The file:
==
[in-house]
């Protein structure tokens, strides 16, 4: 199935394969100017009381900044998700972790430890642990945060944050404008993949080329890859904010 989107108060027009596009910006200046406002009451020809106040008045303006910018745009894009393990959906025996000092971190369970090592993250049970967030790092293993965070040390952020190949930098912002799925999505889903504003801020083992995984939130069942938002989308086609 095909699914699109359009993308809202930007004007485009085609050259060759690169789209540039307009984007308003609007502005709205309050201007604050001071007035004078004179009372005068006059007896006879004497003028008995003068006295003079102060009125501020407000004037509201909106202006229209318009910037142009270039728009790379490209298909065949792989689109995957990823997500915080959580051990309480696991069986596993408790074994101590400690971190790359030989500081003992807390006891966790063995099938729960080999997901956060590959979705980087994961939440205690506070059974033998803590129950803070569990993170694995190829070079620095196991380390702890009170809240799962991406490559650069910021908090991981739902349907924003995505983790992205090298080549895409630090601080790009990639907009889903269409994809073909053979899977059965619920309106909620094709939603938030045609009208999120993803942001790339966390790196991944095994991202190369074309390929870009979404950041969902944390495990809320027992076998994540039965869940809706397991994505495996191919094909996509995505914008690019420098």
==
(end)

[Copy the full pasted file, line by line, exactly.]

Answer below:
[in-house]
């Protein structure tokens, strides 16, 4: 199935394969100017009381900044998700972790430890642990945060944050404008993949080329890859904010 989107108060027009596009910006200046406002009451020809106040008045303006910018745009894009393990959906025996000092971190369970090592993250049970967030790092293993965070040390952020190949930098912002799925999505889903504003801020083992995984939130069942938002989308086609 095909699914699109359009993308809202930007004007485009085609050259060759690169789209540039307009984007308003609007502005709205309050201007604050001071007035004078004179009372005068006059007896006879004497003028008995003068006295003079102060009125501020407000004037509201909106202006229209318009910037142009270039728009790379490209298909065949792989689109995957990823997500915080959580051990309480696991069986596993408790074994101590400690971190790359030989500081003992807390006891966790063995099938729960080999997901956060590959979705980087994961939440205690506070059974033998803590129950803070569990993170694995190829070079620095196991380390702890009170809240799962991406490559650069910021908090991981739902349907924003995505983790992205090298080549895409630090601080790009990639907009889903269409994809073909053979899977059965619920309106909620094709939603938030045609009208999120993803942001790339966390790196991944095994991202190369074309390929870009979404950041969902944390495990809320027992076998994540039965869940809706397991994505495996191919094909996509995505914008690019420098």